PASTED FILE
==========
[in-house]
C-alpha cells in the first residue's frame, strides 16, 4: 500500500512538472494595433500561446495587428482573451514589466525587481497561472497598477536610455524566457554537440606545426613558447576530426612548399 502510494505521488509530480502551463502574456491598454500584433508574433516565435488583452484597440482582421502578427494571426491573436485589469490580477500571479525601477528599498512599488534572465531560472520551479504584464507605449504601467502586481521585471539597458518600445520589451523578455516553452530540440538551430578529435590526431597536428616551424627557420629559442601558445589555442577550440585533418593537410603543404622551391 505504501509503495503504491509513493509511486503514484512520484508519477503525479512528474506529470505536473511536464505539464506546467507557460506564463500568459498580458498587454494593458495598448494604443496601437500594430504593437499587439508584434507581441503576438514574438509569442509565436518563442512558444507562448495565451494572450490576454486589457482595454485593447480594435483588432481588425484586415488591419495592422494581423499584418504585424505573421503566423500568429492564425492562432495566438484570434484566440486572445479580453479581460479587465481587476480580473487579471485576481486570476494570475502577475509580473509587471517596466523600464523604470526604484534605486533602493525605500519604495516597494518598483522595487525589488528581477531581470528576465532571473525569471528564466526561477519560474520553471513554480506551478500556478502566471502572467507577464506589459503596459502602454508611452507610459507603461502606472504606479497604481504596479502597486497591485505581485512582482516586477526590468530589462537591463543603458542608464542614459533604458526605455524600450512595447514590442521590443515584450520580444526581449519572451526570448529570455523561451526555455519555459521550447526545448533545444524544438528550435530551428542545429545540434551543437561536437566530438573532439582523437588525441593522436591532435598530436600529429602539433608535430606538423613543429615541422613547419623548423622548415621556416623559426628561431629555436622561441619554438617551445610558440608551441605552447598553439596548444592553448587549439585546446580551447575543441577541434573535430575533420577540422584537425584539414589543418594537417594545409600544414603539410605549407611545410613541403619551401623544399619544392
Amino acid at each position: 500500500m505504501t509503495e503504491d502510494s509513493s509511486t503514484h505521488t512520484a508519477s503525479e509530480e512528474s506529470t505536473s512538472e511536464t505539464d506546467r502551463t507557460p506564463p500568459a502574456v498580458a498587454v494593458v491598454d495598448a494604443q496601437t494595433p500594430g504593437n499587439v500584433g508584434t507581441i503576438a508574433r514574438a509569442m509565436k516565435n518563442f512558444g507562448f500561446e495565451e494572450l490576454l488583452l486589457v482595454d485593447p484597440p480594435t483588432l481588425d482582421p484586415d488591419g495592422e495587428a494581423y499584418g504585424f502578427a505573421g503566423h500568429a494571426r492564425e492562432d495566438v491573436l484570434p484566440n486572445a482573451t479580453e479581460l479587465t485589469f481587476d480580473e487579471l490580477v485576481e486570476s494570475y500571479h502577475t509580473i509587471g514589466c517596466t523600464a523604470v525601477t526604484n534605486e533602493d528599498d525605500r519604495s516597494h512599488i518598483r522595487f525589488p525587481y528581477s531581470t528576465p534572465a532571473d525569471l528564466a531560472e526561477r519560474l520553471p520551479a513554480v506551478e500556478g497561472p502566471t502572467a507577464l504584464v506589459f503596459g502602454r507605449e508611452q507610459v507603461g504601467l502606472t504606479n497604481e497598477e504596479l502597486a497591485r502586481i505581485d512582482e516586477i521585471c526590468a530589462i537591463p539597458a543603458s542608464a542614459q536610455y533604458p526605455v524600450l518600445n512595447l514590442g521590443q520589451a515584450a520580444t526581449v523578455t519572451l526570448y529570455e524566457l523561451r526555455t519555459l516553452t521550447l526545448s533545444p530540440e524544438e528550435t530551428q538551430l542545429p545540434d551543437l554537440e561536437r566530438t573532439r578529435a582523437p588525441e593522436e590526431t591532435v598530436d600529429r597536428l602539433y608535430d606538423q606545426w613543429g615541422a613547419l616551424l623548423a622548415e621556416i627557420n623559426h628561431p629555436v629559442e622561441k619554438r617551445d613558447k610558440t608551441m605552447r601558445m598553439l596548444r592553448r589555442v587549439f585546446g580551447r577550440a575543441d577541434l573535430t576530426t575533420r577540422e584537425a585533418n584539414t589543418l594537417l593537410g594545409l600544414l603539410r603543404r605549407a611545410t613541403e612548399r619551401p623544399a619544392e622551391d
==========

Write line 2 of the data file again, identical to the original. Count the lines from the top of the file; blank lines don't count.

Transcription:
C-alpha cells in the first residue's frame, strides 16, 4: 500500500512538472494595433500561446495587428482573451514589466525587481497561472497598477536610455524566457554537440606545426613558447576530426612548399 502510494505521488509530480502551463502574456491598454500584433508574433516565435488583452484597440482582421502578427494571426491573436485589469490580477500571479525601477528599498512599488534572465531560472520551479504584464507605449504601467502586481521585471539597458518600445520589451523578455516553452530540440538551430578529435590526431597536428616551424627557420629559442601558445589555442577550440585533418593537410603543404622551391 505504501509503495503504491509513493509511486503514484512520484508519477503525479512528474506529470505536473511536464505539464506546467507557460506564463500568459498580458498587454494593458495598448494604443496601437500594430504593437499587439508584434507581441503576438514574438509569442509565436518563442512558444507562448495565451494572450490576454486589457482595454485593447480594435483588432481588425484586415488591419495592422494581423499584418504585424505573421503566423500568429492564425492562432495566438484570434484566440486572445479580453479581460479587465481587476480580473487579471485576481486570476494570475502577475509580473509587471517596466523600464523604470526604484534605486533602493525605500519604495516597494518598483522595487525589488528581477531581470528576465532571473525569471528564466526561477519560474520553471513554480506551478500556478502566471502572467507577464506589459503596459502602454508611452507610459507603461502606472504606479497604481504596479502597486497591485505581485512582482516586477526590468530589462537591463543603458542608464542614459533604458526605455524600450512595447514590442521590443515584450520580444526581449519572451526570448529570455523561451526555455519555459521550447526545448533545444524544438528550435530551428542545429545540434551543437561536437566530438573532439582523437588525441593522436591532435598530436600529429602539433608535430606538423613543429615541422613547419623548423622548415621556416623559426628561431629555436622561441619554438617551445610558440608551441605552447598553439596548444592553448587549439585546446580551447575543441577541434573535430575533420577540422584537425584539414589543418594537417594545409600544414603539410605549407611545410613541403619551401623544399619544392